Prostate cancer is too often operated

Recent studies confirm over-therapy / Serious surgical consequences for patients

In Germany, the majority of patients are still operated on with localized prostate cancer. Numerous studies show that this procedure has long since become obsolete. Especially men with a low risk tumor or men over 70 years of age are not well advised to have an operation. On the contrary, many patients complain about significant side effects and late effects of the procedure. And this despite the fact that more and more vascular and n-valve-friendly surgical techniques are being used.

It is a fact that thanks to improved early detection, more and more prostate carcinomas are being detected at an early stage. At the same time, there is growing uncertainty as to whether all diagnosed tumours actually require invasive therapy, such as radical surgery. It is now known that many of these tumours would never cause symptoms, let alone lead to death. Unfortunately, the use of a scalpel happens far too often,"criticizes Dr. Stephan Neubauer, a urologist at the West German Prostate Center. Prematurely, men would be operated on with prostate cancer without even considering more gentle treatment options or even controlled waiting (Active Surveillance).

More damage than benefit

Numerous studies, including a recent study1 published in the New England Journal of Medicine, confirm the thesis that too many men are operated on with prostate cancer without benefiting from it in the long term. On the contrary, the proportion of men who have become incontinent (17 versus 6%) or impotent (81 versus 44%) within two years is significantly higher in the case of those who have undergone surgery than in the case of those who have not undergone surgery. 

A recently published study by the Barmer GEK2 health insurance fund came to similar results, according to which 70 per cent of the operated patients complained about erectile dysfunction, 53 per cent about sexual disinterest and around 16 per cent about urinary incontinence. In addition, one in five confirmed surgical complications such as severe bleeding or intestinal injuries.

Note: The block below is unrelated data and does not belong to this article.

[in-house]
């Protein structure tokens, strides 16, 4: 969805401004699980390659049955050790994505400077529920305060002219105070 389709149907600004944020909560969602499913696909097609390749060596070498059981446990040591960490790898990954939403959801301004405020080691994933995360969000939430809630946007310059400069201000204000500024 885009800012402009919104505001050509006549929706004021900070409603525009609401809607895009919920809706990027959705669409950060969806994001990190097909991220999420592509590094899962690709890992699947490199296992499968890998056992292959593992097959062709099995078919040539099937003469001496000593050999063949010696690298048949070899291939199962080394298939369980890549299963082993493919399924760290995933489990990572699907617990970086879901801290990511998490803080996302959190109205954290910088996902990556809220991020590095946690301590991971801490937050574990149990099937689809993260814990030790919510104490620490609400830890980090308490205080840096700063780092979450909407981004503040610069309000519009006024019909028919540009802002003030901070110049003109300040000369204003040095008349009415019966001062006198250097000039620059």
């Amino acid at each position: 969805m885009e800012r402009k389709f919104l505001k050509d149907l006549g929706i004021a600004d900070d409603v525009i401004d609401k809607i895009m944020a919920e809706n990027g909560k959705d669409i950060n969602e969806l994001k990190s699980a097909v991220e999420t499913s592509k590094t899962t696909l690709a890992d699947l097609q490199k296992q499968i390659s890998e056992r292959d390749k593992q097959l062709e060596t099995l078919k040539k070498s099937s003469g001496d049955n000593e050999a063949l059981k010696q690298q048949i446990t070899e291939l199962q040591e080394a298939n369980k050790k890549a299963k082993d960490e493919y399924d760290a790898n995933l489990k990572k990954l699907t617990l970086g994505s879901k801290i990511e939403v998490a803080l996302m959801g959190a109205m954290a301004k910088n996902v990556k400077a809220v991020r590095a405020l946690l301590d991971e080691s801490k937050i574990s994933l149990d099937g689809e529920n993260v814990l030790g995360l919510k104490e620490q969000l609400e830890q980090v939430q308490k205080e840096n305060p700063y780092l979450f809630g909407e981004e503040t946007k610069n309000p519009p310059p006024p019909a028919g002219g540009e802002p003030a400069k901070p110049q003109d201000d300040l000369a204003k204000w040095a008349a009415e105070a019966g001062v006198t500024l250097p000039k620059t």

In many cases, a radical removal of the prostate gland does not prolong life, but in case of doubt the quality of life is massively restricted,"summarizes Dr. Neubauer. In view of the current study situation, the question arises whether a radical treatment approach is justified in any case? Instead, the goal should be to achieve the best possible cure with the least side effects. Minimally invasive therapy methods such as internal radiation are particularly suitable for this purpose. 

In so-called brachytherapy, the smallest radiation sources are brought directly into the prostate under ultrasound control. Brachytherapy thus has a significant advantage over surgery:"By exactly distributing the radiation dose, we can irradiate the tumour without damaging surrounding structures such as the urethra or sphincter," said Dr. Neubauer.

Current Metastudy: Brachytherapy of the OR superior

Brachytherapy is not only convincing in terms of its efficacy due to its lower number of complications: a current meta-study (collection of worldwide study data) has been able to prove for the first time that brachytherapy, al-lein or in combination with complementary radiotherapy or hormone therapy, achieves at least equivalent or better healing rates in all stages of the disease compared to radical surgery. As a result, the patient can sensibly combine the advantage of optimal tumor healing in brachytherapy with the fewer side effects compared to surgery,"said Neubauer.

Literature:

Wilt TJ, Brawer MK, Jones KM et al.; Prostate Cancer Intervention versus Observation Trial (PIVOT) Study Group. Radical prostatectomy versus observation for localized prostate cancer. N Engl J Med. 2012 Jul 19;367 (3): 203-13.


Barmer GEK Hospital Report 2012


Vickers A, Bennette C, Steineck G, Adami HO, Johansson JE, Bill-Axelson A, Palm-gren J, Garmo H, Holmberg L.: Individualized Estimation of the Benefit of Radical Prostatectomy from the Scandinavian Prostate Cancer Group Randomized Trial. Eur Urol. 2012 Apr 19.[Epub ahead of print]


Grimm P, Ignace Billiet I, Bostwick D et al. Comparative analysis of prostate-specific antigen free survival outcomes for patients with low, intermediate and high risk prostate cancer treatment by radical therapy. Results from the Prostate Cancer Res

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